But we also embrace our entire family tree. We celebrate Christian holidays, go to church with extended family. And we put our children through nine years of study about both Judaism and Christianity — about the common ground and the essential differences and the points of historical connection.

It is true that my family feels alienated from the state of Israel, since none of us would be legally accepted as Jews there, and there is a troubling correlation between religious identity and civil rights in Israel. And Birthright will not take my children on a free trip to Israel unless they sign away their right to interfaith identity.

And it is true that our family would score low on connections to institutional Judaism. My children aren’t accepted as Jews by many of those institutions, and that, frankly, decreases our desire to belong to them. Our insistence that our children be educated about Christianity, our openness to the possibility that our children will get spiritual sustenance from Christian traditions, and that they have the right to choose a Christian (or for that matter Buddhist or Hindu) identity someday, is wholly unacceptable to most Jewish institutions. Interfaith families that seek to educate their children in more than one religion are expressly barred, by policy, from most synagogue classrooms.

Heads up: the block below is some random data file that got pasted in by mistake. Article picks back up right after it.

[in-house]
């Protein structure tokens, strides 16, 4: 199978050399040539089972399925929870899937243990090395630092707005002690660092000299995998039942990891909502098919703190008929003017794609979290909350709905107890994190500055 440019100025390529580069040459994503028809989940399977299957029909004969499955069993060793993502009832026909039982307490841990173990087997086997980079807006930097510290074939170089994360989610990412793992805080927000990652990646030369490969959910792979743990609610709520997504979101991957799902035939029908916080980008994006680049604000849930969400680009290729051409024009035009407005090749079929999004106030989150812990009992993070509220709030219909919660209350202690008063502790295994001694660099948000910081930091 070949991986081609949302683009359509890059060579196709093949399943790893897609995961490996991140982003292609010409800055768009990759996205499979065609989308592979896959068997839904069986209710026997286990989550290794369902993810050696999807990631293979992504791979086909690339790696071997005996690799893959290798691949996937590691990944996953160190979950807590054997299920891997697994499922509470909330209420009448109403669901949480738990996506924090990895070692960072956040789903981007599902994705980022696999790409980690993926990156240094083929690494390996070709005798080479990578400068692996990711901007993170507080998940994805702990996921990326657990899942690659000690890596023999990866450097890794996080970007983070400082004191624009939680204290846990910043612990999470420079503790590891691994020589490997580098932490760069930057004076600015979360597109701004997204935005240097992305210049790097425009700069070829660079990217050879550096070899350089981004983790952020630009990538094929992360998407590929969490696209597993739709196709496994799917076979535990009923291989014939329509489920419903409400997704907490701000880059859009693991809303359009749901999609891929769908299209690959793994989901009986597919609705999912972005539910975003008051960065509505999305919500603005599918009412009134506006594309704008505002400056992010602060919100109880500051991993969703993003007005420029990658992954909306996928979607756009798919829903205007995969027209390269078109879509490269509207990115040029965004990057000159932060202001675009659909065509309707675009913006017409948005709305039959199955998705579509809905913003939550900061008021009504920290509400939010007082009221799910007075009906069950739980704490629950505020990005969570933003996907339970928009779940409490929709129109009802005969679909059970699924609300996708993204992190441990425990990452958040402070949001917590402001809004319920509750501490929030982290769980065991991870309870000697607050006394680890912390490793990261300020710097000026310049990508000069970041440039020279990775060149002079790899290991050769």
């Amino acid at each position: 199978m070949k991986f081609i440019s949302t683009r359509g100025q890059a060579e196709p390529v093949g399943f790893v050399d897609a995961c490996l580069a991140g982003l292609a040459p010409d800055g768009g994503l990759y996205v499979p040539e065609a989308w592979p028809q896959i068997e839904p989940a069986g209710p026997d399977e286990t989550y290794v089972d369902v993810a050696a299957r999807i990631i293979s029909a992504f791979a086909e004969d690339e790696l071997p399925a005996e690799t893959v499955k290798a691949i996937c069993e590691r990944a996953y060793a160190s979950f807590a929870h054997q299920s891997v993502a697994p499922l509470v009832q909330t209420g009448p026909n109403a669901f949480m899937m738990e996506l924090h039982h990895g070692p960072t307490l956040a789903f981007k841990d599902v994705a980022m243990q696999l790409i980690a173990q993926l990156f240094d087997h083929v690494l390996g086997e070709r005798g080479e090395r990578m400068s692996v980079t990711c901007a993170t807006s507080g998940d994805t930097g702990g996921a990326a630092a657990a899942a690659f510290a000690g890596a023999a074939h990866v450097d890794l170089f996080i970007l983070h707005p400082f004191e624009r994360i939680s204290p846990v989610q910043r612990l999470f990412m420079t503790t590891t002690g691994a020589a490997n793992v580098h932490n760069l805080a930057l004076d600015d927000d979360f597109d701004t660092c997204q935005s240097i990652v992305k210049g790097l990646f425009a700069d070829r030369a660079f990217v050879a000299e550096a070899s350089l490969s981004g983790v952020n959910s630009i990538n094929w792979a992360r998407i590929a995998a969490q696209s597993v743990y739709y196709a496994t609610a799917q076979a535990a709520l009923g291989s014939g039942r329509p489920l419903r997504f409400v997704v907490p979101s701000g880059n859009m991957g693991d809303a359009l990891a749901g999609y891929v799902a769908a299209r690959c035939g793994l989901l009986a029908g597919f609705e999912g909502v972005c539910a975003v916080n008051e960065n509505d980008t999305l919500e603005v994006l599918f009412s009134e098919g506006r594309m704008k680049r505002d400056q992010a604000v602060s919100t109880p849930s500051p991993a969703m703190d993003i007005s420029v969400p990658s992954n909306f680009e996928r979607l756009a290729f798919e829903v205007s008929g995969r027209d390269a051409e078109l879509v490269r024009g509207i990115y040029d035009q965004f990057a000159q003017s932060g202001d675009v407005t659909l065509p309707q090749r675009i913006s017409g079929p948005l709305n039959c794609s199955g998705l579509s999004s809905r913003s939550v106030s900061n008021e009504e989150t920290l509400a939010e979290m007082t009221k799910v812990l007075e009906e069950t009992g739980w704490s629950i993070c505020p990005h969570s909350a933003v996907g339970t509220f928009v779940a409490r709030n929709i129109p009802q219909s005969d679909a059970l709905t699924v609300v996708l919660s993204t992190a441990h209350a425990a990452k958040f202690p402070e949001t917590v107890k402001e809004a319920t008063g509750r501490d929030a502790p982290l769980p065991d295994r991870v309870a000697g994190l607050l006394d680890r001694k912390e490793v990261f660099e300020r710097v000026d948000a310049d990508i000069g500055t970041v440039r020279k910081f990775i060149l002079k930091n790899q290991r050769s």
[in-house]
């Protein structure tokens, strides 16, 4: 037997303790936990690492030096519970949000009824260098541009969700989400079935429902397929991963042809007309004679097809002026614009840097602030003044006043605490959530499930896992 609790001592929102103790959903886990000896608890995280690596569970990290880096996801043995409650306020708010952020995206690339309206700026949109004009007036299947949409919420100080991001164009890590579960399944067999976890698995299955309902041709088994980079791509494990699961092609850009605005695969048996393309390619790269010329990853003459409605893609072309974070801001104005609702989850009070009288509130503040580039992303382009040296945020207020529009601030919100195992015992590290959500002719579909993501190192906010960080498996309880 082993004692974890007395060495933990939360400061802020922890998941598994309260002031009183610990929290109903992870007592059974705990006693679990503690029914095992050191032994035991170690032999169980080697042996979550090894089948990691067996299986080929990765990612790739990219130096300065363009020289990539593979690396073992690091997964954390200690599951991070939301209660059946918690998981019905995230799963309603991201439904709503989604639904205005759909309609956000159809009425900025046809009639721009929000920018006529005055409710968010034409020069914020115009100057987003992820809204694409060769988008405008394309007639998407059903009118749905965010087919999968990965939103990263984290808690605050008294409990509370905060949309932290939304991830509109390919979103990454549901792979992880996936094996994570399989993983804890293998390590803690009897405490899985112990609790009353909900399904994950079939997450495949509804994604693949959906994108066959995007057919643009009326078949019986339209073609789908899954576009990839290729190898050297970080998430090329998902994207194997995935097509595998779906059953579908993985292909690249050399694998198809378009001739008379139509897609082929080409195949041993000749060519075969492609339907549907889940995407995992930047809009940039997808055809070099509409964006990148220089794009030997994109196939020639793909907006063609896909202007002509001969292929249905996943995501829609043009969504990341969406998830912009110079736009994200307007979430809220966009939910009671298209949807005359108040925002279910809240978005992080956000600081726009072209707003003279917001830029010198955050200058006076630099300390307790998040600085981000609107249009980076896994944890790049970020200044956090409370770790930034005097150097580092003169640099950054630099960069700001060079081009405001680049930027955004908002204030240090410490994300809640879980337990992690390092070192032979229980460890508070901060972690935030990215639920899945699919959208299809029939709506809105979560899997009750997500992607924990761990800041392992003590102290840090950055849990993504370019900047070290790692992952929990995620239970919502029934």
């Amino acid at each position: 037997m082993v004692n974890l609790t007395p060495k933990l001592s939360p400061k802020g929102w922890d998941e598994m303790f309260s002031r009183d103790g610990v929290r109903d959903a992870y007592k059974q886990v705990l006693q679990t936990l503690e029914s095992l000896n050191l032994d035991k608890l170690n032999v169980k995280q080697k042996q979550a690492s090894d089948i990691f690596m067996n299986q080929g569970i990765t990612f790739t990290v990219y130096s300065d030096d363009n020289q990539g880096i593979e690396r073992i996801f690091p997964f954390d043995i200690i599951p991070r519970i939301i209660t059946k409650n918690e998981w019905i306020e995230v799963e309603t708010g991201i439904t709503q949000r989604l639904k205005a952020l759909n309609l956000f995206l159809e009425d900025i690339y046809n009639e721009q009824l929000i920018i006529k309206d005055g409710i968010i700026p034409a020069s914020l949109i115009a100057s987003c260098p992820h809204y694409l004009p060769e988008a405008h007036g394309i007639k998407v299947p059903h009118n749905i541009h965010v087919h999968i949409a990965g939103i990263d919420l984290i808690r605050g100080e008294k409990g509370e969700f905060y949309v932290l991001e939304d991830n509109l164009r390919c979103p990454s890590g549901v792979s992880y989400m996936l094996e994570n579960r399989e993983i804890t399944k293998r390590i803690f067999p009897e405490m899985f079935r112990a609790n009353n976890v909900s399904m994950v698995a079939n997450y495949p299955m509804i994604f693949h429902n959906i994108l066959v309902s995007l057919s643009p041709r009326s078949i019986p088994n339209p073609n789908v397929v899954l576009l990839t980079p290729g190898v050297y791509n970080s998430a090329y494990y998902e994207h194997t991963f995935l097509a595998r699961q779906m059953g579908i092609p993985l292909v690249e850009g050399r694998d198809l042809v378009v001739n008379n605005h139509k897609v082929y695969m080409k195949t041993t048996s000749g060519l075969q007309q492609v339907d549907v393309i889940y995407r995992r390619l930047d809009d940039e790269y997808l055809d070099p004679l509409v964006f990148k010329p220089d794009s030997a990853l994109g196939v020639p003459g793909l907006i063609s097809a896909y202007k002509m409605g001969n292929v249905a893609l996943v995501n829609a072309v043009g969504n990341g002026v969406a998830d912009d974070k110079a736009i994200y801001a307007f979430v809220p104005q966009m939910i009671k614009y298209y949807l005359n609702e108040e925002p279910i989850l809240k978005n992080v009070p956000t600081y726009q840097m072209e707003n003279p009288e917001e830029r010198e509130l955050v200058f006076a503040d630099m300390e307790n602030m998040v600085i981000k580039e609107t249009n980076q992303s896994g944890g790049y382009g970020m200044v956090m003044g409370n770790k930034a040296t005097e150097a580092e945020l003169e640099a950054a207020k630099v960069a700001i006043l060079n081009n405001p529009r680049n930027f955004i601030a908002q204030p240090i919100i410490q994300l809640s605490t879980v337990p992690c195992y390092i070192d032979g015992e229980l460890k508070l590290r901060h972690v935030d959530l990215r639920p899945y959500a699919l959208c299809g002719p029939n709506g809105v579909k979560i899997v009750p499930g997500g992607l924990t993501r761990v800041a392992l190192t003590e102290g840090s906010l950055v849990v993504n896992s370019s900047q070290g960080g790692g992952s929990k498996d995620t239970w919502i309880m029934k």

Nonetheless, I am cautiously optimistic that this new acknowledgement of our existence represents progress towards understanding that many interfaith children both want to stay connected to Judaism and also want access to learning about both of their ancestral religions. I am hopeful that researchers will now seek to understand all that is positive about interfaith education for interfaith families. We engage the whole child, the whole family, and embrace our bothness. We don’t mind being called unconventional. We embrace that label, too.